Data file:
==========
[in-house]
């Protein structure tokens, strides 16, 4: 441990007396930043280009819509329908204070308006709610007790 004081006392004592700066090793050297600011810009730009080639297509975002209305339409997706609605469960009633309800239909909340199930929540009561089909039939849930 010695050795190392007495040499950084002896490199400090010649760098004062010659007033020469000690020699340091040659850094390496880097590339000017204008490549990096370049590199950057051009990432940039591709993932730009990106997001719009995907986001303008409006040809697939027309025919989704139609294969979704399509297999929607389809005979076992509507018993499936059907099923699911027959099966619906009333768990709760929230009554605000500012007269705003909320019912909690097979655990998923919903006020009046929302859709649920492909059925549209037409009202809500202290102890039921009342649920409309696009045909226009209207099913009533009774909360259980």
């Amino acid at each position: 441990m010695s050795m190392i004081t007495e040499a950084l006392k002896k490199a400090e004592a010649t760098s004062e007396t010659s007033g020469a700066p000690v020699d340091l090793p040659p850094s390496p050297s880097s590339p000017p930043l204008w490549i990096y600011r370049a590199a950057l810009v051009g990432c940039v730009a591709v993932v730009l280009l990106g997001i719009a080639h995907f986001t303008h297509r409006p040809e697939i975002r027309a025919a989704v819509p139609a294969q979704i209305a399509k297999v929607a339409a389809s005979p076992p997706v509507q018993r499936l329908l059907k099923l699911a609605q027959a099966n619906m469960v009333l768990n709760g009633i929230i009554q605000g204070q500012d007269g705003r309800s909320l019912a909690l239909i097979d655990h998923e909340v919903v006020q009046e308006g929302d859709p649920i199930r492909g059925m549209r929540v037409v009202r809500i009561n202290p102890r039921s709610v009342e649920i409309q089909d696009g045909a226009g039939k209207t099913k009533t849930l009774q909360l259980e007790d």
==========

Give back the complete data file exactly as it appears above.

[in-house]
């Protein structure tokens, strides 16, 4: 441990007396930043280009819509329908204070308006709610007790 004081006392004592700066090793050297600011810009730009080639297509975002209305339409997706609605469960009633309800239909909340199930929540009561089909039939849930 010695050795190392007495040499950084002896490199400090010649760098004062010659007033020469000690020699340091040659850094390496880097590339000017204008490549990096370049590199950057051009990432940039591709993932730009990106997001719009995907986001303008409006040809697939027309025919989704139609294969979704399509297999929607389809005979076992509507018993499936059907099923699911027959099966619906009333768990709760929230009554605000500012007269705003909320019912909690097979655990998923919903006020009046929302859709649920492909059925549209037409009202809500202290102890039921009342649920409309696009045909226009209207099913009533009774909360259980």
């Amino acid at each position: 441990m010695s050795m190392i004081t007495e040499a950084l006392k002896k490199a400090e004592a010649t760098s004062e007396t010659s007033g020469a700066p000690v020699d340091l090793p040659p850094s390496p050297s880097s590339p000017p930043l204008w490549i990096y600011r370049a590199a950057l810009v051009g990432c940039v730009a591709v993932v730009l280009l990106g997001i719009a080639h995907f986001t303008h297509r409006p040809e697939i975002r027309a025919a989704v819509p139609a294969q979704i209305a399509k297999v929607a339409a389809s005979p076992p997706v509507q018993r499936l329908l059907k099923l699911a609605q027959a099966n619906m469960v009333l768990n709760g009633i929230i009554q605000g204070q500012d007269g705003r309800s909320l019912a909690l239909i097979d655990h998923e909340v919903v006020q009046e308006g929302d859709p649920i199930r492909g059925m549209r929540v037409v009202r809500i009561n202290p102890r039921s709610v009342e649920i409309q089909d696009g045909a226009g039939k209207t099913k009533t849930l009774q909360l259980e007790d």